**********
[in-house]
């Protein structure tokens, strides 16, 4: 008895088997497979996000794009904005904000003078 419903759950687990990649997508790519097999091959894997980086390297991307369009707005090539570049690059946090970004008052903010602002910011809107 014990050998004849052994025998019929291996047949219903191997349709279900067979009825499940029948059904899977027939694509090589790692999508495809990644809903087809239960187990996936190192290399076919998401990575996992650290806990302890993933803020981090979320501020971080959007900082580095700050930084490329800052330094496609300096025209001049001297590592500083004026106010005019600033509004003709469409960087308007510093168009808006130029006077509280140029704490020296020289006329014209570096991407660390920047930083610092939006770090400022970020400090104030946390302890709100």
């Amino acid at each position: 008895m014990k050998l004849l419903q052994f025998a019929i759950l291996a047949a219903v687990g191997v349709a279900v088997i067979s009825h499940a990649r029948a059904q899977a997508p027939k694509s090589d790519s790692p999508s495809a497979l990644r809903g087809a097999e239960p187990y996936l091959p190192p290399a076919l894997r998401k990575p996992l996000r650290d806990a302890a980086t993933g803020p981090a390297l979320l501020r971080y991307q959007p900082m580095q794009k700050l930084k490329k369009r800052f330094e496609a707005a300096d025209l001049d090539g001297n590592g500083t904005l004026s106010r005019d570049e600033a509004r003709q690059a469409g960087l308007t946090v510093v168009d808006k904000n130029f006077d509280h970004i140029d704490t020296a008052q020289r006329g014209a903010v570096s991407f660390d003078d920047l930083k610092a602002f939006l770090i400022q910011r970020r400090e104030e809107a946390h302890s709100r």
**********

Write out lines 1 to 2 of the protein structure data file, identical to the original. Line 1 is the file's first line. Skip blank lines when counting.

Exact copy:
[in-house]
């Protein structure tokens, strides 16, 4: 008895088997497979996000794009904005904000003078 419903759950687990990649997508790519097999091959894997980086390297991307369009707005090539570049690059946090970004008052903010602002910011809107 014990050998004849052994025998019929291996047949219903191997349709279900067979009825499940029948059904899977027939694509090589790692999508495809990644809903087809239960187990996936190192290399076919998401990575996992650290806990302890993933803020981090979320501020971080959007900082580095700050930084490329800052330094496609300096025209001049001297590592500083004026106010005019600033509004003709469409960087308007510093168009808006130029006077509280140029704490020296020289006329014209570096991407660390920047930083610092939006770090400022970020400090104030946390302890709100």